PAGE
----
As a nurse, Shamblin said, she can get a job in any state or county.

"My husband doesn't have that luxury. It's come into discussion that if we have to pack up and uproot our kids and go, I'll have to work, and he'll have to, you know … ," she trailed off.

"I don't want to raise my children anywhere else."

Coal defines communities

David Scott, owner of David's Barber and Styling, one of a handful of businesses still operating on Main Street in Madison in Boone County, said about 75 percent of his business is coal miners.

The mines, he said, are filled with good, talented people.

"It's something to be proud of," Scott said. "It's hard work and you've got to have some intelligence to be a coal miner. You've got equipment to run and it's not just for some dummy. It's a good profession."

The barbershop conversations in Madison now have an air of uncertainty as a community depending on coal faces a seemingly national opposition to their industry stacked on geological and market challenges.

"A lot of the guys – a whole lot – especially the younger people are afraid, because anymore, there's just not any future in a coal mine," Scott said. "You might have eight, ten years, and that's about it. It's a dying industry. That's what it comes down to really."

Scott said he fears that a lot of the young people in Boone County will have to move out to find good work to support their families.

"It's going to shrink," he said of his hometown of Madison. "It's going to hurt the town in revenue, taxes and everything."

Scott said that many in Boone County are looking for hope elsewhere -- another industry, another town, or another set of skills. Some though, he said, are simply giving up.

"You also have others who, if they can't find a job, they aren't going to do nothing," Scott said. "They're going to live with Mom and Dad and Aunt Jane and Pawpaw."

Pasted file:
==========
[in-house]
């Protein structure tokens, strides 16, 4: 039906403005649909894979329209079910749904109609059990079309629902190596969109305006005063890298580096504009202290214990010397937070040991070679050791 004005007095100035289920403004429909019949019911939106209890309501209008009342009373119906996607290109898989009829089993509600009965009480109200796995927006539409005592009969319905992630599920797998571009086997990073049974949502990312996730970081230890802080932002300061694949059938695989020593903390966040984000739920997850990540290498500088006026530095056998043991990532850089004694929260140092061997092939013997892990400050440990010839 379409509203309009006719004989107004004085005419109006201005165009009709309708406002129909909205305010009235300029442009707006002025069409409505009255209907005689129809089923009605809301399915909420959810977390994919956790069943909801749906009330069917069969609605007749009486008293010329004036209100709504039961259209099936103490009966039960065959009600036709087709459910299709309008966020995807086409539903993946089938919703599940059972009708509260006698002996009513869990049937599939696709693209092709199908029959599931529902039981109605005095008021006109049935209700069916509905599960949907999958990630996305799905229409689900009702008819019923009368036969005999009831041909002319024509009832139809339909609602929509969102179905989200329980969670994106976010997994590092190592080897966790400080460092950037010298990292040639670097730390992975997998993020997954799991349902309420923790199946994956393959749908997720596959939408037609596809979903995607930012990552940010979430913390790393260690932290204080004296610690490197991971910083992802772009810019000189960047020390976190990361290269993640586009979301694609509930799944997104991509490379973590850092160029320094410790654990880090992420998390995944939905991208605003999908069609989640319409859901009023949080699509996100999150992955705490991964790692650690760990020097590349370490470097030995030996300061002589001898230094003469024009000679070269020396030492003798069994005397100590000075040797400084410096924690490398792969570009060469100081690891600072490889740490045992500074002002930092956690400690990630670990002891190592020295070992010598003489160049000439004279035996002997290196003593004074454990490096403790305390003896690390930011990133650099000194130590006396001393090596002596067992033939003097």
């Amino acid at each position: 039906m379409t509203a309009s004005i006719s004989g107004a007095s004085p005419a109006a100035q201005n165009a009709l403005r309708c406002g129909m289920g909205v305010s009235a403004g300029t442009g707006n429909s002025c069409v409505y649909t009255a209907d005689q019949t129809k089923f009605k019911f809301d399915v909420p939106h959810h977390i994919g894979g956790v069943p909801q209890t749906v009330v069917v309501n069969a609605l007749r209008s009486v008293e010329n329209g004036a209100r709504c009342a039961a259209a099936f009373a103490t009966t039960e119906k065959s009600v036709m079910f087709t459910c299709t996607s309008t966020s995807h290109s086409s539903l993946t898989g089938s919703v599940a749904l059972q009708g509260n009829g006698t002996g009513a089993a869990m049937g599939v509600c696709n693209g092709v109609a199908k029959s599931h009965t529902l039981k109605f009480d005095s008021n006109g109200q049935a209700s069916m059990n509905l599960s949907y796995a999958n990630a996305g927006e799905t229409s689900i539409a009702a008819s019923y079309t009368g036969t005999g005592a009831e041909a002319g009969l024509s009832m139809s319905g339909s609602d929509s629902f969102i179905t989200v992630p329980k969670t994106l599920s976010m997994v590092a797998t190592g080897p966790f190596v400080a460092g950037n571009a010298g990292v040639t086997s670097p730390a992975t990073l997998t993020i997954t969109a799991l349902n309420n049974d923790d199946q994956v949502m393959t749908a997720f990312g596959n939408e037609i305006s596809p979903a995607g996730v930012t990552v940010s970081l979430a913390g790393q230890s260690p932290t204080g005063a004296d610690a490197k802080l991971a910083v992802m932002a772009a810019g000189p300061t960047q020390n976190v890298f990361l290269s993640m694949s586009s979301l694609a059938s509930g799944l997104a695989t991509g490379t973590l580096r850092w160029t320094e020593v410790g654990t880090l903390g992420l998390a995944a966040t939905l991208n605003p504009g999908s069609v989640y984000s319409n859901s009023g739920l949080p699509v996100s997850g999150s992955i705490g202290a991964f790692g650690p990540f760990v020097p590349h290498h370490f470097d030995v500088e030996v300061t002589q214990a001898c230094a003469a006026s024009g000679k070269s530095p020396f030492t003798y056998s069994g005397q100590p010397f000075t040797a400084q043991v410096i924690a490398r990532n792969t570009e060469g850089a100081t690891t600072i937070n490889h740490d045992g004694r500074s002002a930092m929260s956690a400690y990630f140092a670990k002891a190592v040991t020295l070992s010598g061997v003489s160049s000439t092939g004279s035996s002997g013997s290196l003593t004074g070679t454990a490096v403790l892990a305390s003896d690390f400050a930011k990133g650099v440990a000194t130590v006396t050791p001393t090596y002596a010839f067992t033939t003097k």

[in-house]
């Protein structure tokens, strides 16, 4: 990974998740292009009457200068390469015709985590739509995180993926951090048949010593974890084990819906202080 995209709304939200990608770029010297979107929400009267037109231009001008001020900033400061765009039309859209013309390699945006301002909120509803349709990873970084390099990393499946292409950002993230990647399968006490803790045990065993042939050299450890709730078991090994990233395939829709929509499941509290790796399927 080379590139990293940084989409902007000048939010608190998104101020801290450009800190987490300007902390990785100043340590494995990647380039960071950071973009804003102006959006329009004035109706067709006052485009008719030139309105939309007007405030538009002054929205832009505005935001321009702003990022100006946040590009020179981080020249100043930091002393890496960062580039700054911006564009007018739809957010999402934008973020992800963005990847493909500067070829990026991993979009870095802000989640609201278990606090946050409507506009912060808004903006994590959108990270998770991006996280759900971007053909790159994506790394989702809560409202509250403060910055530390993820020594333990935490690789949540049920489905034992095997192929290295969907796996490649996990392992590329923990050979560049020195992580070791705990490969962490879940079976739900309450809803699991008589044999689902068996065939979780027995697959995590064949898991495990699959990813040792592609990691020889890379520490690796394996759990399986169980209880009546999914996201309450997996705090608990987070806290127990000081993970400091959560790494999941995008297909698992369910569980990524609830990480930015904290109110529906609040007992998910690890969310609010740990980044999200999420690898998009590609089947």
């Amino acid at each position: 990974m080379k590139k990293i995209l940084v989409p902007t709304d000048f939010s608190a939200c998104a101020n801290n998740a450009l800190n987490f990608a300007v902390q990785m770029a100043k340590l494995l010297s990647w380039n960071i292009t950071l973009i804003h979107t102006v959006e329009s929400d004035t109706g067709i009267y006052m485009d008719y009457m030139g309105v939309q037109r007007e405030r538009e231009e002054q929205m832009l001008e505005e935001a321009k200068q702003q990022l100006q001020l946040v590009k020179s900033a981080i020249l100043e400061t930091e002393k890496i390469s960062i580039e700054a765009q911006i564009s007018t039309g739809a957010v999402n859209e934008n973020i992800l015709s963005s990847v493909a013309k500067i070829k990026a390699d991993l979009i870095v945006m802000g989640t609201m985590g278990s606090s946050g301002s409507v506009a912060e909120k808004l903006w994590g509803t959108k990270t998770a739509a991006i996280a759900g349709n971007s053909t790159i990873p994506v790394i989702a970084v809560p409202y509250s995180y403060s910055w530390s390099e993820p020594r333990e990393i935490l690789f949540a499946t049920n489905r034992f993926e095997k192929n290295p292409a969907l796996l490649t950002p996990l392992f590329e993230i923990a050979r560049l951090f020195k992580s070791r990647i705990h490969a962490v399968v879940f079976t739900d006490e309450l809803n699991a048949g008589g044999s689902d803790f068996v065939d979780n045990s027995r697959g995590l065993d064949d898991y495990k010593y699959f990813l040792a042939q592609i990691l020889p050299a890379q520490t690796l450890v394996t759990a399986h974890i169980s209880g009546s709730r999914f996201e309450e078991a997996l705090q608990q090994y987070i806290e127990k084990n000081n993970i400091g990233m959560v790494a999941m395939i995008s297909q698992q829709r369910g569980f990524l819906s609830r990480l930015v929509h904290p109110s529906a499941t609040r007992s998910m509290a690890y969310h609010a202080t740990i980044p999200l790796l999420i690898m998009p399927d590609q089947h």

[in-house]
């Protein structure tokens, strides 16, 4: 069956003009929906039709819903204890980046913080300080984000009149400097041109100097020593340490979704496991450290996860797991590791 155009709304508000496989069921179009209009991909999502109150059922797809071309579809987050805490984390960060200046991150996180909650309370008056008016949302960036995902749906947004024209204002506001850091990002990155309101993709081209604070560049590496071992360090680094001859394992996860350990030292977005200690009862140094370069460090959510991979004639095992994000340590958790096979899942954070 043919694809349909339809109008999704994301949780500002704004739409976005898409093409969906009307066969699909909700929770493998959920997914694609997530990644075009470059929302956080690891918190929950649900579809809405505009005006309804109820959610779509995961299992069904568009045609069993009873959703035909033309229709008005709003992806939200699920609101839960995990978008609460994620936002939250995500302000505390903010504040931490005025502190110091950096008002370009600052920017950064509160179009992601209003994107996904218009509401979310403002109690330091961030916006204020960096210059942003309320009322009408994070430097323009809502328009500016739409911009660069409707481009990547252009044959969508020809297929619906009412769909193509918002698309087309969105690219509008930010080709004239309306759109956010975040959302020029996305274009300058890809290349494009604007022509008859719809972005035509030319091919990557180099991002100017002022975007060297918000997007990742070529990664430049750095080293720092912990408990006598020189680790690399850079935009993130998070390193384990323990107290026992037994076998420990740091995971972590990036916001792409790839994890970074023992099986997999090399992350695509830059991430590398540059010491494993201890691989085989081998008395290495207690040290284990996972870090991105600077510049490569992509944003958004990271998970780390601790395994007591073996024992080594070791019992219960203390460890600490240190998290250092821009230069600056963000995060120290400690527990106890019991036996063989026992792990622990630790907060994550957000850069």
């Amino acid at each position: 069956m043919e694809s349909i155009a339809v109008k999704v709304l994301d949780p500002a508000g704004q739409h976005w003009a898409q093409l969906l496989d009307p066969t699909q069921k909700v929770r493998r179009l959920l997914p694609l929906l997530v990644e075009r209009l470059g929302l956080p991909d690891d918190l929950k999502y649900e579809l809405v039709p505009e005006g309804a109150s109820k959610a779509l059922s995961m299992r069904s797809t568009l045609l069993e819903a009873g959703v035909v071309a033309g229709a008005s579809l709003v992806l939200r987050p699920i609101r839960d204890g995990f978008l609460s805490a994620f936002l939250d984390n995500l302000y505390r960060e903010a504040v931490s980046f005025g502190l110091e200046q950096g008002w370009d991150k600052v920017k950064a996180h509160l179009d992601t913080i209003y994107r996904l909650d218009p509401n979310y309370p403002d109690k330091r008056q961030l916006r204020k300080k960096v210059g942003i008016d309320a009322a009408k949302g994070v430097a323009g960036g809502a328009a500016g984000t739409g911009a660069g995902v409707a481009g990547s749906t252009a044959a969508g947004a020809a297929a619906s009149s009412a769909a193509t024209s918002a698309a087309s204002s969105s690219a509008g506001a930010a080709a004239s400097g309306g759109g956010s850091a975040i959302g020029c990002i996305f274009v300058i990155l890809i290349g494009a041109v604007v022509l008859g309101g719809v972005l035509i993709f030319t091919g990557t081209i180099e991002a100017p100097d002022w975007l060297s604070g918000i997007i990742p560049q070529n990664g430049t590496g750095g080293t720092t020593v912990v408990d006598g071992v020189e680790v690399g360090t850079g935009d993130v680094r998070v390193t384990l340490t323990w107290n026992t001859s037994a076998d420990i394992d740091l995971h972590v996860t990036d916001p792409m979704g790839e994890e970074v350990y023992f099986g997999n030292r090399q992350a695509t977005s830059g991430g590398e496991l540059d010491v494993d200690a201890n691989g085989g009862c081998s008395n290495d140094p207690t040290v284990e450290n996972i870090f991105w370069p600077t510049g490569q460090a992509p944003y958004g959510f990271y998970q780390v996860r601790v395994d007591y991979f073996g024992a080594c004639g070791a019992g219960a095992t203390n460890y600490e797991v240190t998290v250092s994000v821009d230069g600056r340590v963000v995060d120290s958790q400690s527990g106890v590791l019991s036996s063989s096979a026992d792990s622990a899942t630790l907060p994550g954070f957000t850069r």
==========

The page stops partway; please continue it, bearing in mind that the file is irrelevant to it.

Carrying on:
Like a lot of people in the coalfields, Scott said he is concerned about what four more years of the Obama administration might do to his coal-based community. Scott, however also reiterates a point many who depend on coal find even more threatening.

"We've just used up about all of our coal," Scott said as a few customers shuffled into his shop. "All the good seams are gone."

Losing support network

As Jerry Gould works it out, 300 miners laid off from salaries of $80,000 means $24 million lost to the area in wages that would be spent on meals, clothing, home improvement, trips to ball games.

By the same token, 2,500 miners laid off is a loss of $200 million to the region.

Owner of Clay County-based Gould's Electric Motor Repair, Gould prides himself on never having had to lay anyone off in his 37 years in business. He's challenged now; Fola represents 4 percent of his business, he guesses — a significant fraction of a company with 26 employees.

For his part, Chad Boggs has, with regret, had to lay off drivers in the independent trucking company he started 15 years ago. But it goes way beyond those directly serving the industry.

With salaries double statewide averages, coal miners are often accustomed to certain lifestyles. The uncertainty of the market is changing the way all kinds of business is done in central and southern West Virginia.

Charlie Mitchell, a home consultant at Clayton Homes, was first of the Mitchells to not go to work mining coal. He said people are scaling back because they fear for their jobs.

"The fear is still there in the idea of making a big-ticket investment," Mitchell said. "We sold a lot more mid-range homes … we're seeing people scale back because of the fear."